In the Nation on Sunday of 5th January 2014, there was one of the many horrendous sexual abuse stories we hear about regularly. It was about 15-year-old Maria Charles, whose biological mother manipulated her into substituting the mother as her stepfather’s wife every time the mother was away. This, to the mother, was a strategy to tame her husband and prevent him from seeking sex outside the home.
This is not only objectionable; it is indefensible. Even more horrifying is that the use of daughters in this manner is actually a normal cultural practice in parts of Thyolo. According to one senior traditional leader, at its peak the practice was common among women desperate to keep their husbands sexually catered to at home while they were away.
Here, we have in one act crimes of defilement, incest, exploitation and adultery arranged by a mother who should care for and nurture, and perpetrated by a man who should be father, provider and protector. This is an affront to all men and women who think with their brains and hearts.
Meanwhile, the story indicates that the offices which must come between the child and her molesters go ahead to release the perpetrator of a heinous crime based on some fickle emotional plea of the mastermind, and yet common logic should dictate that both the man and woman must be in custody right now, or facing the law.
Maria’s case is the epitome of moral decadence in our land. A once child-friendly society is waging war against its new generation. There is every indication that our society is on a roller-coaster of moral free-fall which will leave many maimed, destroyed and deprived. Maria could become just another statistic; another life once hopeful destroyed without redress.
What is the basic problem? In my view, it all starts with forms of marriage such as Maria’s mother entered into, second generation marriages of parties who join in unions with heavy baggage of which children are a major part. I know a marriage of two middle-aged people who have between them 10 children of college age or older, all still under one roof.
This in itself may not be a problem; the problem is the parties not paying attention to what the baggage they each bring into the marriage could mean with regard to relationships, family organisation, resource management and social space. Most second generation relationships do not regard feelings of children nor do the partners face objectively more sinister risks of such relationships, including sexual abuse by stepfathers, aided or not, and sexual relationships among the children themselves.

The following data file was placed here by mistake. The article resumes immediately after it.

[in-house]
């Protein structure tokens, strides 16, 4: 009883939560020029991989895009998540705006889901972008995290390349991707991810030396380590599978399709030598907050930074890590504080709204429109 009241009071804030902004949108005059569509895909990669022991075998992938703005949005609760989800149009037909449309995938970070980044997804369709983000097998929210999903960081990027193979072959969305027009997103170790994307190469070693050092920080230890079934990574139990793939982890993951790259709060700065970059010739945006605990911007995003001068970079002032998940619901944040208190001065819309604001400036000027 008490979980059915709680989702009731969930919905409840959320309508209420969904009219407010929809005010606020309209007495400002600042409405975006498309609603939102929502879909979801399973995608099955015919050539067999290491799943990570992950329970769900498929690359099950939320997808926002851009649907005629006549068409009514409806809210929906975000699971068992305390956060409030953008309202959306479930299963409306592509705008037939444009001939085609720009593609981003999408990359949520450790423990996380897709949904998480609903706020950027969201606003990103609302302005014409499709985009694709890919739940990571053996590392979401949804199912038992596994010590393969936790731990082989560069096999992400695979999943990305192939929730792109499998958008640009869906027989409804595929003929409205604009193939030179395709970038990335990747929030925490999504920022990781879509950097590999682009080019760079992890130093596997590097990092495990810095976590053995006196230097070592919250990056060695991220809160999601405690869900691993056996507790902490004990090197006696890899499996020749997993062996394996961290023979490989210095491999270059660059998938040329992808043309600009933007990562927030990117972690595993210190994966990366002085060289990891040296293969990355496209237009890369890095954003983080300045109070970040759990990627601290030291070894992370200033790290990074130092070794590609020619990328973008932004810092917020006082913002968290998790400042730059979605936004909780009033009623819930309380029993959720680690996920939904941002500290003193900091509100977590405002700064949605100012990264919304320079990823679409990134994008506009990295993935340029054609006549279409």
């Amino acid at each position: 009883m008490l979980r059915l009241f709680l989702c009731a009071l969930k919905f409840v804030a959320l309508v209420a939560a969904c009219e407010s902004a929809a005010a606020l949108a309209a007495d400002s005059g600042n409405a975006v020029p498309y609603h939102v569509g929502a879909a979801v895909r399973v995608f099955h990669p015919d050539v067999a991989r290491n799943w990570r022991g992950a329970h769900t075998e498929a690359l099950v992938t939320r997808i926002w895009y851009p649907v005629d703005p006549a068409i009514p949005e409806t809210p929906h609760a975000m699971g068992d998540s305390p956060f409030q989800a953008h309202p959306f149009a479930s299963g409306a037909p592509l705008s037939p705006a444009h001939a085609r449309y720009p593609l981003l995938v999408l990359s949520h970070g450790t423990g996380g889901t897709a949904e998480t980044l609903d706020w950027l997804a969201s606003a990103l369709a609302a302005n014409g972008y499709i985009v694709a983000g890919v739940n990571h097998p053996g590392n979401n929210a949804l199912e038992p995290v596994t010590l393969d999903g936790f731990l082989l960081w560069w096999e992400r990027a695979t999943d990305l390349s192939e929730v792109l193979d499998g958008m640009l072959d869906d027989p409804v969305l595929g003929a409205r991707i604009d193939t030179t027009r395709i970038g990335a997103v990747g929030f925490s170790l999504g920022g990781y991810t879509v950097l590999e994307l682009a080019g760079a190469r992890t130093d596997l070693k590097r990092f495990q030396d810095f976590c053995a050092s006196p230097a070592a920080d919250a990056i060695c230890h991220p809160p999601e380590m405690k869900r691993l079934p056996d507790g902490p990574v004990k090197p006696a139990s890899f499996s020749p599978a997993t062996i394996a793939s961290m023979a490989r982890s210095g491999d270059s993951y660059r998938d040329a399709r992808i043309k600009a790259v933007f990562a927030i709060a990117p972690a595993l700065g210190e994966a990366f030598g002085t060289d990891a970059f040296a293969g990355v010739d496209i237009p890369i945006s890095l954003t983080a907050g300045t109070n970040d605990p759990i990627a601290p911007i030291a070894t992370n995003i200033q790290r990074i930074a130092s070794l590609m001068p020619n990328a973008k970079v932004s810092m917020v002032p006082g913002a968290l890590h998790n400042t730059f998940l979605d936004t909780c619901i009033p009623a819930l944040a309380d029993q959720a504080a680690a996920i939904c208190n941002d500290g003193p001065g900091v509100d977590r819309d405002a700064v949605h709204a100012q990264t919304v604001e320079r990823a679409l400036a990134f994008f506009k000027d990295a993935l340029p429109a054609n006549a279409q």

Parents and counsellors of such marriages have the duty to hear the children. Being the most vulnerable children need education regarding risks of sexual abuse and skills to deal with manipulative mothers, exploitative fathers and other would-be sexual predators. Community and faith leaders should be interested in what pain second generation families are causing children and must bear their experience and authority to protect these defenceless members of our society. Further, children should be linked to sources of support and empowered to appeal to them in time of personal risk or to report sexual abuse taking place elsewhere.
Sadly, our society that prizes conspiracies, one of them keeping silence about evil acts for fear of creating enemies or strangely to keep a marriage. How do we afford silence while lives are being destroyed?
If it be true that Maria’s husband was released on her pleadings, it is a serious betrayal of public trust. In the same manner, for putting a daughter through pain and indignity, Maria’s mother must pay for aiding commission of multiple crimes. This is a mother who planned systematic abuse of her own daughter by her own husband; deprived her of the right to childhood; drove Maria into sex without (and below the age of) consent.
What do the law and children rights say should happen to people such as Maria’s mother, if she is indeed a mother? If what this woman did is not criminal, then what is? If an abuser of her type can obtain the release of a criminal husband, then where do development organisations get the motivation to invest in child protection?
To me, this woman and the devil incarnate who abused Maria cannot go scot-free, except in a society which is indeed in a moral free-fall; a nation of failed institutions or just too corruptly negligent to care about children in distress.
This could be the mark of our society, but the choice is ours to change.
—The author likes to comment on social issues.